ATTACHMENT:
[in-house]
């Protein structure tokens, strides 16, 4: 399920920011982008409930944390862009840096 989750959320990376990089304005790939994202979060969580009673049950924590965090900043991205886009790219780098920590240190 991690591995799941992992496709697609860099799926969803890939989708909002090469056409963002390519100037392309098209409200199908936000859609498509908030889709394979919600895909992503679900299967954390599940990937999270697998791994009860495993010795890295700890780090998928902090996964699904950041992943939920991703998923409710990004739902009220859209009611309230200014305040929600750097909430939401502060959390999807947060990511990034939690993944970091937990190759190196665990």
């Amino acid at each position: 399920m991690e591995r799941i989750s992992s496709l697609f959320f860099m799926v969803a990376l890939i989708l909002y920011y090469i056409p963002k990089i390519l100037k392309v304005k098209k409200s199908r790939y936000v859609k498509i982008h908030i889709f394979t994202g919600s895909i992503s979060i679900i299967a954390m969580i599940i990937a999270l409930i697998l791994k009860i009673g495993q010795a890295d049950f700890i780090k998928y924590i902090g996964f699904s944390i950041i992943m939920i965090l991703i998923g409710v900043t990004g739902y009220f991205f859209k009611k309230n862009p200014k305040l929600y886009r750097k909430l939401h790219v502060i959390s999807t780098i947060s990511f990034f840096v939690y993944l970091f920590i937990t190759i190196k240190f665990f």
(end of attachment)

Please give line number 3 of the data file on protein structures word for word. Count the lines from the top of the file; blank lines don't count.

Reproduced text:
């Amino acid at each position: 399920m991690e591995r799941i989750s992992s496709l697609f959320f860099m799926v969803a990376l890939i989708l909002y920011y090469i056409p963002k990089i390519l100037k392309v304005k098209k409200s199908r790939y936000v859609k498509i982008h908030i889709f394979t994202g919600s895909i992503s979060i679900i299967a954390m969580i599940i990937a999270l409930i697998l791994k009860i009673g495993q010795a890295d049950f700890i780090k998928y924590i902090g996964f699904s944390i950041i992943m939920i965090l991703i998923g409710v900043t990004g739902y009220f991205f859209k009611k309230n862009p200014k305040l929600y886009r750097k909430l939401h790219v502060i959390s999807t780098i947060s990511f990034f840096v939690y993944l970091f920590i937990t190759i190196k240190f665990f």